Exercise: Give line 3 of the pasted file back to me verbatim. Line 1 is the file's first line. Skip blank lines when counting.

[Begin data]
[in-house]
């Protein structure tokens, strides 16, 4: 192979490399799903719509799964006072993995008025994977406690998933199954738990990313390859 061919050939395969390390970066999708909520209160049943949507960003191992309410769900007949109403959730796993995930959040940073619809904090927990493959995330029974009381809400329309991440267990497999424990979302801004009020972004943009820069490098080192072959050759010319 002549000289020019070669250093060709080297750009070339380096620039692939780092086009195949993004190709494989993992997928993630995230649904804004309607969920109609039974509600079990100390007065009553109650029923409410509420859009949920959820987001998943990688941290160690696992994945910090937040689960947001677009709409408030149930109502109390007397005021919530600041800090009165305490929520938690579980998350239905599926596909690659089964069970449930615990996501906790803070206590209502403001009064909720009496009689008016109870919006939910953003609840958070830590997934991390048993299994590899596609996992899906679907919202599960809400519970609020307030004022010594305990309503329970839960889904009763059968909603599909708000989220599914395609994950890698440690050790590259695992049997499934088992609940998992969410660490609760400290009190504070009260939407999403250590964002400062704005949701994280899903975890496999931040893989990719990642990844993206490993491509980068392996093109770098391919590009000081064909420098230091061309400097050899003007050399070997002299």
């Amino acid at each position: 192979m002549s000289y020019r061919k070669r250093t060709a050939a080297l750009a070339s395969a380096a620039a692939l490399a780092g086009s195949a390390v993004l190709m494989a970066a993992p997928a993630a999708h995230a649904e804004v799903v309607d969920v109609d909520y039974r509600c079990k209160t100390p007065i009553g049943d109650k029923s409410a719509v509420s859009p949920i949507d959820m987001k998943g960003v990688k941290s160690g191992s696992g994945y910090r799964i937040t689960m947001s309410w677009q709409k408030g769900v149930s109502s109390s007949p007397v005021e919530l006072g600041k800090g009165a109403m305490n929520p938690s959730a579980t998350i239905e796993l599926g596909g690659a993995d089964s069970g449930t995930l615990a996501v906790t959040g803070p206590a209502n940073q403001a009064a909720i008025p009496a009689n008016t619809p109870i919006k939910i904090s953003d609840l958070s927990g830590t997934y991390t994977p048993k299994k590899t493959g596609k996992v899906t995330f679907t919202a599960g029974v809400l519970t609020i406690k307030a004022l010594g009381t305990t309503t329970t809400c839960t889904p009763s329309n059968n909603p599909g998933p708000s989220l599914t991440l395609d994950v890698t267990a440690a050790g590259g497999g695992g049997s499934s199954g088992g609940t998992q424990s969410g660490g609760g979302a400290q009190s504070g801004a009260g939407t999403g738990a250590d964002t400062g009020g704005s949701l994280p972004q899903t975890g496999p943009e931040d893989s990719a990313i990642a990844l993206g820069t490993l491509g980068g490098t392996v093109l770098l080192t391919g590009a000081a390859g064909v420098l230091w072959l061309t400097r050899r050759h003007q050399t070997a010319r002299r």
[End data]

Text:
């Amino acid at each position: 192979m002549s000289y020019r061919k070669r250093t060709a050939a080297l750009a070339s395969a380096a620039a692939l490399a780092g086009s195949a390390v993004l190709m494989a970066a993992p997928a993630a999708h995230a649904e804004v799903v309607d969920v109609d909520y039974r509600c079990k209160t100390p007065i009553g049943d109650k029923s409410a719509v509420s859009p949920i949507d959820m987001k998943g960003v990688k941290s160690g191992s696992g994945y910090r799964i937040t689960m947001s309410w677009q709409k408030g769900v149930s109502s109390s007949p007397v005021e919530l006072g600041k800090g009165a109403m305490n929520p938690s959730a579980t998350i239905e796993l599926g596909g690659a993995d089964s069970g449930t995930l615990a996501v906790t959040g803070p206590a209502n940073q403001a009064a909720i008025p009496a009689n008016t619809p109870i919006k939910i904090s953003d609840l958070s927990g830590t997934y991390t994977p048993k299994k590899t493959g596609k996992v899906t995330f679907t919202a599960g029974v809400l519970t609020i406690k307030a004022l010594g009381t305990t309503t329970t809400c839960t889904p009763s329309n059968n909603p599909g998933p708000s989220l599914t991440l395609d994950v890698t267990a440690a050790g590259g497999g695992g049997s499934s199954g088992g609940t998992q424990s969410g660490g609760g979302a400290q009190s504070g801004a009260g939407t999403g738990a250590d964002t400062g009020g704005s949701l994280p972004q899903t975890g496999p943009e931040d893989s990719a990313i990642a990844l993206g820069t490993l491509g980068g490098t392996v093109l770098l080192t391919g590009a000081a390859g064909v420098l230091w072959l061309t400097r050899r050759h003007q050399t070997a010319r002299r």